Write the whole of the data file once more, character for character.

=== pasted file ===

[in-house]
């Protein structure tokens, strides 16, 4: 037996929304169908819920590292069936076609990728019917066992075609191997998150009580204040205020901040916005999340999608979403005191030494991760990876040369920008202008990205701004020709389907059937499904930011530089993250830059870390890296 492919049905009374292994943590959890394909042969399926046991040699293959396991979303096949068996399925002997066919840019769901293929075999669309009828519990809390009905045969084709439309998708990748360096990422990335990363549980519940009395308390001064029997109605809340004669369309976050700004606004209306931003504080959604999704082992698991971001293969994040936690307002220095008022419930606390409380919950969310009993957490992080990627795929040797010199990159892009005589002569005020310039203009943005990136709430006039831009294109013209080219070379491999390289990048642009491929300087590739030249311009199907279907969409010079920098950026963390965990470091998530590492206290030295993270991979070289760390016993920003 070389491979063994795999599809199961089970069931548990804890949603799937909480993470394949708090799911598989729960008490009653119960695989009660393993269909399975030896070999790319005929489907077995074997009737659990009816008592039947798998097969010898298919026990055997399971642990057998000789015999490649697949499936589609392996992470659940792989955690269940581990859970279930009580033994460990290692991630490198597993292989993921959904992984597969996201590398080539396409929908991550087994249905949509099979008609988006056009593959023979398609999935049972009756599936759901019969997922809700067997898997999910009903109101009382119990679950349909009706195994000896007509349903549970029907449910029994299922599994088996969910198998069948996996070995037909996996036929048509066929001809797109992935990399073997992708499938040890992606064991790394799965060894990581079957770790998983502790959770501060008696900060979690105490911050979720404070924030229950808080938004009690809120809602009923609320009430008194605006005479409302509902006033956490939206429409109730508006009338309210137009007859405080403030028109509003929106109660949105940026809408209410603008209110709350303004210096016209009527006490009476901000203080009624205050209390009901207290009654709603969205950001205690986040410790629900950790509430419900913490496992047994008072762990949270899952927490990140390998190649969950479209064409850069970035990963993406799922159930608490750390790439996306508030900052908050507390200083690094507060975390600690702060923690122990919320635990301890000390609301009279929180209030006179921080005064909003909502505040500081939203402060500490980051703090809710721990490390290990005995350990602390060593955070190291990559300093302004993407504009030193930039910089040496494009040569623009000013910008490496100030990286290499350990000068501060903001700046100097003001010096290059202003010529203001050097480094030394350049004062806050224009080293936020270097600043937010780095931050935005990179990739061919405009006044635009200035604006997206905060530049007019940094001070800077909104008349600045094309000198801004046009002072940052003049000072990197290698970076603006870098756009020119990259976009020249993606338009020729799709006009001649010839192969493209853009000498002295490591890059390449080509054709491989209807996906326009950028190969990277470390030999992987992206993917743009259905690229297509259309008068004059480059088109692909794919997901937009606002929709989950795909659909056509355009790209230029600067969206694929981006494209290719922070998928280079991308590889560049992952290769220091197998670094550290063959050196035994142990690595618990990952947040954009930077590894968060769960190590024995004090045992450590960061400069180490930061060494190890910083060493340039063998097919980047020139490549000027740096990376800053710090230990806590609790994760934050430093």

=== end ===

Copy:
[in-house]
């Protein structure tokens, strides 16, 4: 037996929304169908819920590292069936076609990728019917066992075609191997998150009580204040205020901040916005999340999608979403005191030494991760990876040369920008202008990205701004020709389907059937499904930011530089993250830059870390890296 492919049905009374292994943590959890394909042969399926046991040699293959396991979303096949068996399925002997066919840019769901293929075999669309009828519990809390009905045969084709439309998708990748360096990422990335990363549980519940009395308390001064029997109605809340004669369309976050700004606004209306931003504080959604999704082992698991971001293969994040936690307002220095008022419930606390409380919950969310009993957490992080990627795929040797010199990159892009005589002569005020310039203009943005990136709430006039831009294109013209080219070379491999390289990048642009491929300087590739030249311009199907279907969409010079920098950026963390965990470091998530590492206290030295993270991979070289760390016993920003 070389491979063994795999599809199961089970069931548990804890949603799937909480993470394949708090799911598989729960008490009653119960695989009660393993269909399975030896070999790319005929489907077995074997009737659990009816008592039947798998097969010898298919026990055997399971642990057998000789015999490649697949499936589609392996992470659940792989955690269940581990859970279930009580033994460990290692991630490198597993292989993921959904992984597969996201590398080539396409929908991550087994249905949509099979008609988006056009593959023979398609999935049972009756599936759901019969997922809700067997898997999910009903109101009382119990679950349909009706195994000896007509349903549970029907449910029994299922599994088996969910198998069948996996070995037909996996036929048509066929001809797109992935990399073997992708499938040890992606064991790394799965060894990581079957770790998983502790959770501060008696900060979690105490911050979720404070924030229950808080938004009690809120809602009923609320009430008194605006005479409302509902006033956490939206429409109730508006009338309210137009007859405080403030028109509003929106109660949105940026809408209410603008209110709350303004210096016209009527006490009476901000203080009624205050209390009901207290009654709603969205950001205690986040410790629900950790509430419900913490496992047994008072762990949270899952927490990140390998190649969950479209064409850069970035990963993406799922159930608490750390790439996306508030900052908050507390200083690094507060975390600690702060923690122990919320635990301890000390609301009279929180209030006179921080005064909003909502505040500081939203402060500490980051703090809710721990490390290990005995350990602390060593955070190291990559300093302004993407504009030193930039910089040496494009040569623009000013910008490496100030990286290499350990000068501060903001700046100097003001010096290059202003010529203001050097480094030394350049004062806050224009080293936020270097600043937010780095931050935005990179990739061919405009006044635009200035604006997206905060530049007019940094001070800077909104008349600045094309000198801004046009002072940052003049000072990197290698970076603006870098756009020119990259976009020249993606338009020729799709006009001649010839192969493209853009000498002295490591890059390449080509054709491989209807996906326009950028190969990277470390030999992987992206993917743009259905690229297509259309008068004059480059088109692909794919997901937009606002929709989950795909659909056509355009790209230029600067969206694929981006494209290719922070998928280079991308590889560049992952290769220091197998670094550290063959050196035994142990690595618990990952947040954009930077590894968060769960190590024995004090045992450590960061400069180490930061060494190890910083060493340039063998097919980047020139490549000027740096990376800053710090230990806590609790994760934050430093």